PEG suggested I share some examples of why I think the old Butler’s Lives is the best thing going. Here’s an excerpt from today, December 5th, from the life of St. Sabas:
Among the stories told of St. Sabas is that he once lay down to sleep in a cave that happened to be the den of a lion. When the beast came in it clawed hold of the monk’s clothes and dragged him outside. Nothing perturbed, Sabas returned to the cave and eventually reduced the lion to a considerable degree of friendliness. But it was still a rather troublesome companion, and at length Sabas told it that if it could not live with him in peace it had better go away. So the lion went away.
Since this is Butler, at the end of the saint’s life are the usual notes on the history of the documentation of the saint’s life, where the reader can go to learn more, and how reliable he thinks the whole thing is. St. Sabas gets a decent rating: “The Life of St. Sabas, written in Greek by Cyril of Scythopolis, is one of the most famous and trustworthy of early hagiographical documents.”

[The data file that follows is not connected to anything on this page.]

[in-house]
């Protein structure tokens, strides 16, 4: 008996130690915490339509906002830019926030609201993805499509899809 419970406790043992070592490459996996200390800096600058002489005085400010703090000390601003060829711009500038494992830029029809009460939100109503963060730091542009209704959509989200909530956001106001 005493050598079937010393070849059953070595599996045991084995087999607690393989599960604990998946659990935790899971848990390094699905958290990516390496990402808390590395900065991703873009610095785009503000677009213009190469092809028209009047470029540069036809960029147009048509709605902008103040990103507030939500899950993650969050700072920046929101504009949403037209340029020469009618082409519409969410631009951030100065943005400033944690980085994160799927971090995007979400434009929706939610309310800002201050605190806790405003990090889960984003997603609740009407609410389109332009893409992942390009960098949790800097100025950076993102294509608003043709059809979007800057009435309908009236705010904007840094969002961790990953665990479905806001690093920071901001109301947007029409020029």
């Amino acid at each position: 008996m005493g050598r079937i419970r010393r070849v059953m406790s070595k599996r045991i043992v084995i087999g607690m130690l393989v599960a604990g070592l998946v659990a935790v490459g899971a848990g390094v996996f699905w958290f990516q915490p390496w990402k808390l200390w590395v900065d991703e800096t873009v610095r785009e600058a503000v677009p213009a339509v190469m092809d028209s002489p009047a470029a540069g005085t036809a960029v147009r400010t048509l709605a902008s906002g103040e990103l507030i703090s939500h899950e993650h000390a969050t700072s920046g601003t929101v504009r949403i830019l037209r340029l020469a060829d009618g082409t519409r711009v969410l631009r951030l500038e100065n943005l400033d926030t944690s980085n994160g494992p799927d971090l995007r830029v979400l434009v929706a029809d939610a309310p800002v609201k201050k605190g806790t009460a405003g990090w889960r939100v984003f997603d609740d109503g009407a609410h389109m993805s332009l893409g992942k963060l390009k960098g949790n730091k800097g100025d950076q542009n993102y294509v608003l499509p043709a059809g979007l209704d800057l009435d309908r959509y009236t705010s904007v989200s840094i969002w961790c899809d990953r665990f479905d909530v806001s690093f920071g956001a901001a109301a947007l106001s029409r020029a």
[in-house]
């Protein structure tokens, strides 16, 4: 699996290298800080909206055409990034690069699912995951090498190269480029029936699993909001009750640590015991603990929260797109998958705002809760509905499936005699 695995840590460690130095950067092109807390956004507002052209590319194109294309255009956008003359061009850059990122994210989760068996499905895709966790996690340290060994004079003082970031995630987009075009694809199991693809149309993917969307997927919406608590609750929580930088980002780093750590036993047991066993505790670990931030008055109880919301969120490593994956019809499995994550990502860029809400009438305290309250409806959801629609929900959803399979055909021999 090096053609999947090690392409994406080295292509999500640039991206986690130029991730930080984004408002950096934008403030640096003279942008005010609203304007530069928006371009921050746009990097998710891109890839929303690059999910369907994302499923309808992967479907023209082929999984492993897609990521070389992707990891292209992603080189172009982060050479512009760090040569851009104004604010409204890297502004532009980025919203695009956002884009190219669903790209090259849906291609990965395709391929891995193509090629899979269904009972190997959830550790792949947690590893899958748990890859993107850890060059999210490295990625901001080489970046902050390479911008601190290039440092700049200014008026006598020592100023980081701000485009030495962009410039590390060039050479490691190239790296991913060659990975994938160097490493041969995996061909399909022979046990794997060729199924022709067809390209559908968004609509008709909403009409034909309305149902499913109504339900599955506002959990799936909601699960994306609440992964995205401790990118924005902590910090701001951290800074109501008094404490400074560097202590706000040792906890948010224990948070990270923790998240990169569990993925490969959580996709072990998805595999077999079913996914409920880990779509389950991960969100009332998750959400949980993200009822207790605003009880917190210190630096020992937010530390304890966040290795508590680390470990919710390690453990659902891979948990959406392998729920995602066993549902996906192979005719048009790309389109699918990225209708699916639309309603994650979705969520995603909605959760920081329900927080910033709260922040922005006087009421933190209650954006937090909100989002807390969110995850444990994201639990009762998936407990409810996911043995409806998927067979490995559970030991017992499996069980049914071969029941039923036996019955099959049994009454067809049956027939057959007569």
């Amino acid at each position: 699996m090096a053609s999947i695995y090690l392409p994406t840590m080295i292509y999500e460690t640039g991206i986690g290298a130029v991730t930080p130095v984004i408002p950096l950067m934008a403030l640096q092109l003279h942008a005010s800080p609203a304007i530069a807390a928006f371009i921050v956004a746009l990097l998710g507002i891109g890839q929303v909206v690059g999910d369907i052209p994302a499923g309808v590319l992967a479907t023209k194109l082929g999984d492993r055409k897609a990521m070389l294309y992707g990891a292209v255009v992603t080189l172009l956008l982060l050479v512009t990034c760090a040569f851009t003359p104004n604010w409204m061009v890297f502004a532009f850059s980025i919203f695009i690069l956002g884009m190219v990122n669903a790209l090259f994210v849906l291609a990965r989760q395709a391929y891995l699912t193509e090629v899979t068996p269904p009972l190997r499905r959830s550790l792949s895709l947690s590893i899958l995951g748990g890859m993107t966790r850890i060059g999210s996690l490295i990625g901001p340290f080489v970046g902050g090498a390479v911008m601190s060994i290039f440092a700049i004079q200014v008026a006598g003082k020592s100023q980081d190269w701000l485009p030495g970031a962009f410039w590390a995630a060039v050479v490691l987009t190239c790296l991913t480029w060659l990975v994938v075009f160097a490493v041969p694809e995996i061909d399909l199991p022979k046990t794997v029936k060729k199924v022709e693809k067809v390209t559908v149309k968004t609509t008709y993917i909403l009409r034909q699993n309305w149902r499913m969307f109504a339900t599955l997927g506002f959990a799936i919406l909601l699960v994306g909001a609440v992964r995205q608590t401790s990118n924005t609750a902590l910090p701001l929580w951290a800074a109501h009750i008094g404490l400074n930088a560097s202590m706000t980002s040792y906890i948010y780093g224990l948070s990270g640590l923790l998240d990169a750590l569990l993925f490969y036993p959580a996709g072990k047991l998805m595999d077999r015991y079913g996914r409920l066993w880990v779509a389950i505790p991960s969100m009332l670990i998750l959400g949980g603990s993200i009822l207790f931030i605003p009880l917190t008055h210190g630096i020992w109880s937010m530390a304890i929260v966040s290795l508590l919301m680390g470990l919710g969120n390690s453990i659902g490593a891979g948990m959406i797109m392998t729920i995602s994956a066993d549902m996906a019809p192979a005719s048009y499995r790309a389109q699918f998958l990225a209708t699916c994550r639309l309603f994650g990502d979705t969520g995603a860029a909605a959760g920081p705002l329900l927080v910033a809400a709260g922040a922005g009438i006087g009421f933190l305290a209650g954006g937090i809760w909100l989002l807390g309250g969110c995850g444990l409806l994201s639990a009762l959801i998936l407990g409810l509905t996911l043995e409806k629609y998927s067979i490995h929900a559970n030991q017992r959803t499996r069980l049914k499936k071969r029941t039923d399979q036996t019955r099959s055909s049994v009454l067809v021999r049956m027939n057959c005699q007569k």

Another saint for today, the martyr St. Crispina, a favorite of St. Augustine of Hippo, gets the transcript of her trial before the proconsul Anulinus of Theveste recorded in Butler’s Lives. But it’s observed in the documentation notes, “Among similar records which are so often overlayed with wordy declamations and extravagant miracles, the document ranks high.”
Tip: Check your local library to see if they stock the 1956. Good way to preview, if you get so lucky. Some years ago, my local branch was letting all four volumes circulate. They’ve now been relegated to reference, but I managed to put Birthday Claus to work before that happened, so I’m okay.